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Tulsa voters head to the polls on Tuesday in what is likely to be the most expensive school board election in years.
Voters in school board districts 4 and 7 will have the chance to decide who will represent their community on the Board for the next four years. Tulsa school board races normally fly under the radar, but the national political climate has heightened awareness.
While it’s still unclear if the increased attention will drive local turnout, it’s definitely driving up donations. And the money funding these races isn’t just coming from local Tulsans.
The latest campaign finance reports and candidate posts show that well over $100,000 has been raised between the four candidates.
The Black Wall Street Times broke down the numbers in each district ahead of Tuesday’s election.
District 7 dollars: Tim Harris and Susan Lamkin
In School Board District 7, candidates Tim Harris and Susan Lamkin were neck-and-neck in a four-way February primary. Lamkin finished first with 48.7% of the vote, while Harris took second with 46.8% of the vote. Now facing one another in Tuesday’s general election, both candidates find themselves nearly tied again, this time in total dollars raised.
According to campaign finance reports, Harris has slightly out-raised Lamkin, hauling in roughly $41,000 to her $35,000. This information includes all donations received by the campaign up until March 21, 2022.
A deeper look into the numbers, however, shows Lamkin in a stronger position with small-dollar donors. While school board campaigns are not required to list details of contributions of $50 or less, they must report total amounts.
According to reports, Lamkin has received 78 contributions of $50 or less, totaling $3405. Harris has received 17 contributions of $50 or less, totaling $740.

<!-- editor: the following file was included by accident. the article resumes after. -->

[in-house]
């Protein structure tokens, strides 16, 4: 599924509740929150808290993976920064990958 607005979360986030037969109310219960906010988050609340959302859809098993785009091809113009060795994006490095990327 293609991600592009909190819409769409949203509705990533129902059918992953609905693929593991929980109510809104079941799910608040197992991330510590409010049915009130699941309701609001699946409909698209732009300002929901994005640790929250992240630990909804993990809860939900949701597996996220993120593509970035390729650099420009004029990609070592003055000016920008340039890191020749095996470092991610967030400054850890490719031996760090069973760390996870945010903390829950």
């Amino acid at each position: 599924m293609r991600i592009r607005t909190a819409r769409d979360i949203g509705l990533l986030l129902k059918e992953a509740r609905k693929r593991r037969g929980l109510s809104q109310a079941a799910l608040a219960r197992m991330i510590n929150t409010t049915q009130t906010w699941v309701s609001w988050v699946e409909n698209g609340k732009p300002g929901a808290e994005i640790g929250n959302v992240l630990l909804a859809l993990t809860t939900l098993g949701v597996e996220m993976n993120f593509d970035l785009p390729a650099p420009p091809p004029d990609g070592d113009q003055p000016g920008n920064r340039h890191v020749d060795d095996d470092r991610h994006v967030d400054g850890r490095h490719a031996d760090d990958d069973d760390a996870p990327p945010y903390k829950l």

Harris has also received far more out of city, out of state and PAC donations than Lamkin. Nearly $10,000 more.
Campaign documents show Harris received a total of $3300 in contributions over $50 from state residents living outside of Tulsa. The former DA also received $3100 in out of state contributions and $3500 in PAC donations. That includes $1500 from the Oklahoma Conservative Political Action Committee.
Lamkin, on the other hand, received a combined total $850 in out-of state, out-of-city and PAC contributions over $50.
District 4 dollars: E’Lena Ashley and Shawna Keller
In District 4, E’Lena Ashley is running to unseat incumbent board member Shawna Keller.
According to the Tulsa World, Ashley’s campaign has not yet filed their campaign finance documents for the first quarter with the clerk of the school board. However, the campaign says that they have raised roughly $15,000 from 50 individuals and “two organizations” since January 1st.
In their financial report for the 4th quarter of 2021, Ashley’s campaign reported raising a total of $1940. The report detailed that $1500 of that came directly from Ashley.
That same Tulsa World article stated that Shawna Keller’s campaign reported a total of just over $12,500 during the first quarter of 2022. That’s in addition to the $1700 the campaign reported raising during the last quarter of 2021. The campaign did not list a contribution of more than $50 from the candidate herself.
Stakes are high in Tuesday’s school board elections
With record-setting donations and high turnout expected, Tuesday’s school board elections are likely to be some of the most high-stakes in recent memory.
Harris says he is spurred by his career as a longtime prosecutor seeing how a lack of a strong education interrupts a child’s future. Ashley says she is motivated by her faith and sense of duty. Both Harris and Ashley are running as opposition candidates, positioning themselves strongly against anti-racist curriculum, social-emotional learning and what they call “woke” learning.
Keller, a career teacher and long-time school board member, is running for her third, four-year term. Lamkin, a long-time PTA volunteer, is running on a platform to work alongside stakeholders to build lasting solutions. Both Keller and Lamkin position themselves as moderates in the race.
School board races generally garner only a few thousands votes and roughly as many dollars. However, in a climate where education has been hyper-politicized, these races may serve as an early indicator of what Oklahomans want for the future of their public schools.
Update: an earlier mathematical error incorrectly reflected total small donor amounts. That information is now updated.